[webkit-dev] Is converting pixel tests to reftests kosher for imported libraries?
ojan at chromium.org
Wed Apr 11 16:45:53 PDT 2012
On Wed, Apr 11, 2012 at 3:48 PM, Dirk Pranke <dpranke at chromium.org> wrote:
> On Wed, Apr 11, 2012 at 3:46 PM, Dirk Pranke <dpranke at chromium.org> wrote:
> > On Fri, Mar 9, 2012 at 2:49 PM, Sam Weinig <weinig at apple.com> wrote:
> >> On Mar 7, 2012, at 4:41 PM, Ojan Vafai wrote:
> >> I just did a first pass a greening the Chromium Lion
> >> bot: http://trac.webkit.org/changeset/110096. Of these hundreds of
> >> ~99% of them are perfect candidates for being reftests (e.g. they
> >> one line of text and a solid box or two under the text), but most of
> >> are in the CSS imported test suites.
> >> Is it kosher to convert them to reftests or should we leave pixel tests
> >> imported test suites alone?
> >> If we want to make these ref tests, it probably makes more sense to do
> >> work with the CSS WG, so that they can be part of the standard test
> >> Until then, I think we should keep them regular pixel tests.
> > Note that this thread (to resurrect it just-after-easter because it's
> > timely) is directly relevant to the note I just sent out about
> > importing test suites.
> > I, at least, would like some clarification ... if we are importing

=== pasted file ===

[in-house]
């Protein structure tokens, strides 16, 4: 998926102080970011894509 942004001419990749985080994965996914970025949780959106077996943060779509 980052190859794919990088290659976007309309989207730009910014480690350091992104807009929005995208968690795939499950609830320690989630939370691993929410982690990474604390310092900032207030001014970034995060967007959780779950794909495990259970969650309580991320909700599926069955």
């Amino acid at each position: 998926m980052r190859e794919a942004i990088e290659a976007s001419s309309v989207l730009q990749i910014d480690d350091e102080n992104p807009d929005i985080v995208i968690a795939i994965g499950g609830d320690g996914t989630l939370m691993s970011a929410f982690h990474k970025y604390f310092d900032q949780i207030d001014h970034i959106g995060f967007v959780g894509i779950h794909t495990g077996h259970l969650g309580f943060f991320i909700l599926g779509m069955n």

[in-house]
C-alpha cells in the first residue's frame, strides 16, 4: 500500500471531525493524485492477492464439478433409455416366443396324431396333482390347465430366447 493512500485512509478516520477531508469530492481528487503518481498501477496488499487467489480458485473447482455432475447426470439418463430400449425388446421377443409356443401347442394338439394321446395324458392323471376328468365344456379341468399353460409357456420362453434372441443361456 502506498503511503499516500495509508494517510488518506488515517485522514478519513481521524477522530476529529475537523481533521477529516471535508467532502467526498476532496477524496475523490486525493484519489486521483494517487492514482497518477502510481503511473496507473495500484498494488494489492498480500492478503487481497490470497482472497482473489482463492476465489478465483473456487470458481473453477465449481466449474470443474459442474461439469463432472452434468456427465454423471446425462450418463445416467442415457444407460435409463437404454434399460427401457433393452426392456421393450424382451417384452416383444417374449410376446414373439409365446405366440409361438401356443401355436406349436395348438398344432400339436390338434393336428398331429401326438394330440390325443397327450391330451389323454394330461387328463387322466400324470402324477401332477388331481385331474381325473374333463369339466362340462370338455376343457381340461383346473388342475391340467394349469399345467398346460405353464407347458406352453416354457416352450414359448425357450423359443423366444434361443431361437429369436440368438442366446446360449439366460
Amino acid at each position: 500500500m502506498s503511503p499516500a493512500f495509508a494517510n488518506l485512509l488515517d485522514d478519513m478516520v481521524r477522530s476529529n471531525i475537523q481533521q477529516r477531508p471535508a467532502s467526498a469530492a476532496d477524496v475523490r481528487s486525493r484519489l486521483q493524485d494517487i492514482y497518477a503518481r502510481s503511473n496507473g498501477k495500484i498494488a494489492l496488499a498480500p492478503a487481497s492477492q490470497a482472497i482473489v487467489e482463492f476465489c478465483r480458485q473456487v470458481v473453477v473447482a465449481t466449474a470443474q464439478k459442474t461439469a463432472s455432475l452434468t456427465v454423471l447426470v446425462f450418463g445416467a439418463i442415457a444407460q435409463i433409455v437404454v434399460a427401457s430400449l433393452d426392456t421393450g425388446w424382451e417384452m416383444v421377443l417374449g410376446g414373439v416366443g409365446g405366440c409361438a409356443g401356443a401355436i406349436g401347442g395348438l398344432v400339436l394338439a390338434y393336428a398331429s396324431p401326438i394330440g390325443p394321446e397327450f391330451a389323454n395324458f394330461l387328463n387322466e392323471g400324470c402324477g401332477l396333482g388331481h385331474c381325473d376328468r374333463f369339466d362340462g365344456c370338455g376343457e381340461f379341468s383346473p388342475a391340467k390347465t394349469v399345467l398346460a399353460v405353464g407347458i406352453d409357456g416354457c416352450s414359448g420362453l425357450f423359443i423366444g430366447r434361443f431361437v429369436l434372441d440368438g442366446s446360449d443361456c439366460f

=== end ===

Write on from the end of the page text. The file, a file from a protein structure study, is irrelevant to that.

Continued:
> > tests that have no accompanying "expected result" (and are expected to
> > be inspected manually for correctness), is it acceptable to write
> > reference html for the tests, or do they have to be imported as pixel
> > tests?
> Put differently, we either need to add an -expected html or an
> -expected png. Does it have to be the latter?
I strongly prefer adding -expected.html files. While there is a chance the
reference may not cover all the code paths the original test intended, I
believe our overall test coverage will be better with more reftests and
fewer pixel tests, not to mention our project-wide sanity from spending
less time doing expectations file management. Pixel tests accidentally let
bugs through all the time because not all ports run them and because it's
often hard to tell if a new result is correct.
I agree with the sentiment that we should be upstreaming these to the W3C,
but I don't see why we would require upstreaming them first instead of
committing them locally and then upstreaming them. If there are people
willing to do the work, lets allow them do it either way.
> > I personally think it's acceptable, but I understand that there might
> > be a difference of opinion.
> > https://bugs.webkit.org/show_bug.cgi?id=72987 is an example of this.
> > -- Dirk
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